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A marvelous masquerade march.

A three-week unit of study into the wonderful world of masks culminated in a Marvelous Masquerade March. Each K-5 class reviewed, researched and studied various mask styles and forms, ranging from the caveman's mask for hunting purposes to Oriental Warrior Protection masks. Students investigated the purpose of maskmaking and discovered all masks are works of art, and can also be described as false faces or disguises to be used for fun, protection, hunting, healing, ceremonial festivities, or costume attire.

The students incorporated several elements and principles of art into their mask designs, beginning with line and shape formations. They created silly, scary, magical and whimsical looks through their choices of shapes, colors and textures which were applied to the surface of the false faces. Three important factors were stressed in the building and decorating process: exaggeration, repetition and the symmetrical quality of the elements and materials used in construction. The students incorporated many three-dimensional techniques into their masks, such as papier-mache buildup, folding and cutting, application of special materials, and foil/paper sculpture.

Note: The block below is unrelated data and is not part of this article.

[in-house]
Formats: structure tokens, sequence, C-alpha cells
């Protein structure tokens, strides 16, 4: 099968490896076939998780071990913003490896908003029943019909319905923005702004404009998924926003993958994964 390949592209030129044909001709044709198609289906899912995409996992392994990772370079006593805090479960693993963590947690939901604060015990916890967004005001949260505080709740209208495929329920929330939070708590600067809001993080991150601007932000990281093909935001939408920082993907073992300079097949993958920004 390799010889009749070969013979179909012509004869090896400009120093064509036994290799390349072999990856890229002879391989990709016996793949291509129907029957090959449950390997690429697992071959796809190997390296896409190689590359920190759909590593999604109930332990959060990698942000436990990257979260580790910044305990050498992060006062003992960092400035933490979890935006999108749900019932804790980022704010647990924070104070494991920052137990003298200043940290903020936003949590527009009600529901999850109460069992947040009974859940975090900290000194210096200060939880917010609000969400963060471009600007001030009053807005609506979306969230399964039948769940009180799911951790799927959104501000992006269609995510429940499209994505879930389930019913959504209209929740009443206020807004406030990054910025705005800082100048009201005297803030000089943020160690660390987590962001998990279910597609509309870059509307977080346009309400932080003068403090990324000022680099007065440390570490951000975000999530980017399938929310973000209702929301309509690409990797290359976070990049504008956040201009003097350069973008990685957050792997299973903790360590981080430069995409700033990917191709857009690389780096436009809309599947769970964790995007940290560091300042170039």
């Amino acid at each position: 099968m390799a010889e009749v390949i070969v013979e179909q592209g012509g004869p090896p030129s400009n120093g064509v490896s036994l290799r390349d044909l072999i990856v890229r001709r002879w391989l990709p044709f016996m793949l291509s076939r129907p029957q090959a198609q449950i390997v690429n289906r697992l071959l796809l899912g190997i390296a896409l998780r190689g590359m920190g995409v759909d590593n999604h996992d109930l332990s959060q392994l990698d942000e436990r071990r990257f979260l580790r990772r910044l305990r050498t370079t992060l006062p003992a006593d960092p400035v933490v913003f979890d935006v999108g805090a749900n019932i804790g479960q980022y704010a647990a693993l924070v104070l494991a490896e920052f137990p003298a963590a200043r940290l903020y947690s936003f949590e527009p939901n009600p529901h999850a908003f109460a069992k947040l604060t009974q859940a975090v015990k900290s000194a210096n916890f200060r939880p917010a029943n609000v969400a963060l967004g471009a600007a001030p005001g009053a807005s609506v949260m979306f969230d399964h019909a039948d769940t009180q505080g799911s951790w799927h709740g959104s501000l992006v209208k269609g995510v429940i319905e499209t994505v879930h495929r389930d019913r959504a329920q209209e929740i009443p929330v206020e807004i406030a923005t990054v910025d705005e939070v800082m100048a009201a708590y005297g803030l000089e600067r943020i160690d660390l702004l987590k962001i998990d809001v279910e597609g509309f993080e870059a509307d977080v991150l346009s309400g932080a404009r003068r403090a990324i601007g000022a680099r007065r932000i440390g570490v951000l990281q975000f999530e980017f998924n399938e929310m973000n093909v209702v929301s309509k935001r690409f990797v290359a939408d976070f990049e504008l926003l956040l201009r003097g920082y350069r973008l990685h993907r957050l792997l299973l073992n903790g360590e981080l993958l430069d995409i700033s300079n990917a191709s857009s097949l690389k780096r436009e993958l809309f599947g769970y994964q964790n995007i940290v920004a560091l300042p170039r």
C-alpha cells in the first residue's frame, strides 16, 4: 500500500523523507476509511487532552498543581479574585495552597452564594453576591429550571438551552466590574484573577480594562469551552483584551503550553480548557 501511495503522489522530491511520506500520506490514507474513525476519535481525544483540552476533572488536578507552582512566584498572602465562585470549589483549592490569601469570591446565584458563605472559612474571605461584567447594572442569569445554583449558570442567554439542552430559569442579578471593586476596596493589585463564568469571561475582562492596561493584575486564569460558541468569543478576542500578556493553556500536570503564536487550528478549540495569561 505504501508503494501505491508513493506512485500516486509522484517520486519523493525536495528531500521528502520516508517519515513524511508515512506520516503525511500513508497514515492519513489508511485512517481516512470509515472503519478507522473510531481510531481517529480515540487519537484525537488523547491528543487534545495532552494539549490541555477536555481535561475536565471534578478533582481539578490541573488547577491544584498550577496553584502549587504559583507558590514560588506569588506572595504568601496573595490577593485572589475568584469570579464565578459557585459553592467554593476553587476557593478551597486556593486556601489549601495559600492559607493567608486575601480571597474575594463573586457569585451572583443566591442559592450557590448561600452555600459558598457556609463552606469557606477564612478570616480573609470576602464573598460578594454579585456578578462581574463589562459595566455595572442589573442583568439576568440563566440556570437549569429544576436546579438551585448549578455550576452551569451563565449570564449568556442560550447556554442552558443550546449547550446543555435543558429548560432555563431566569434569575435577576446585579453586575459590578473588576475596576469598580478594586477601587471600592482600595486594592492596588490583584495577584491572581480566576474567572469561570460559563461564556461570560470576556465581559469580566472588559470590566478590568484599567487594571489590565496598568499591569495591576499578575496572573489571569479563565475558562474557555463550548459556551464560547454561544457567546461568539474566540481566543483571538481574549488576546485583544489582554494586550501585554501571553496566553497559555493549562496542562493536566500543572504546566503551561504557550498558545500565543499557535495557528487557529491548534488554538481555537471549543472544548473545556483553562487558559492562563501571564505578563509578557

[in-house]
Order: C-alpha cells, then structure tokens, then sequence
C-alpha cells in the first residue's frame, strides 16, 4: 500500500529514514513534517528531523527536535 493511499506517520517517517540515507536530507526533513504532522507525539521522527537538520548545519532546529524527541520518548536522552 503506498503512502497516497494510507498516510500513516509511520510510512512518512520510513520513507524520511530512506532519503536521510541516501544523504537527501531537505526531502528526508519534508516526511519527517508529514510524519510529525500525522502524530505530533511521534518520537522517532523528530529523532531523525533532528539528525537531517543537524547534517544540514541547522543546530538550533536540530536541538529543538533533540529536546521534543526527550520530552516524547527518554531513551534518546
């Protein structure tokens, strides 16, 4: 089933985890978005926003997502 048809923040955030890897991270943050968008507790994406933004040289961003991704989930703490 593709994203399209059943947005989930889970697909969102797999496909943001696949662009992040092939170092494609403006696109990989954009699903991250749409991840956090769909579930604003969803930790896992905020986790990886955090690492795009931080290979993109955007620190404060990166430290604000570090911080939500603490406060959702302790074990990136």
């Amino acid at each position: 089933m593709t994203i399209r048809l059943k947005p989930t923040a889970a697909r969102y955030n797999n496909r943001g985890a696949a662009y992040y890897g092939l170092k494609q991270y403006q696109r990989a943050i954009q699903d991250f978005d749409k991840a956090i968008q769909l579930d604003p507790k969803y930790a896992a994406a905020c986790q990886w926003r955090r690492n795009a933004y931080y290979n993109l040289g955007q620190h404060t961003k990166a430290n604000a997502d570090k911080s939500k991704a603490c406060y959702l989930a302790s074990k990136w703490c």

The Masquerade March itself was held during the month of March in celebration of Youth Art Month. Parents, friends, staff and administrators were invited to don mask creations and become part of the march. The parade began with the Bubbly Balloon Kindergartners marching to pick up the first grade students and their Bird and Butterfly eye masks. From there the parade continued to grow as each class was picked up adorned in their masks. Finally, the entire school body was marching to the originally composed music being played over the intercom.

The parade culminated in the gymnasium where parents and friends were waiting to enjoy the festivities. A short program was held to review the purpose and fun of maskmaking which ended with each class revealing their identities. The P.T.O. mothers also enjoyed the event by baking homemade goodies and creating their original masks to wear and share.

The children enjoyed celebrating Youth Art Month with a special event of maskmaking, but the concept could also be incorporated into an October study of masks and Halloween fun.

Beverly A. Wolpa teaches art at the Skyline and Westridge Elementary Schools, Elkhorn, Nebraska.
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Title Annotation:Masks
Author:Wolpa, Beverly A.
Publication:School Arts
Date:Oct 1, 1990
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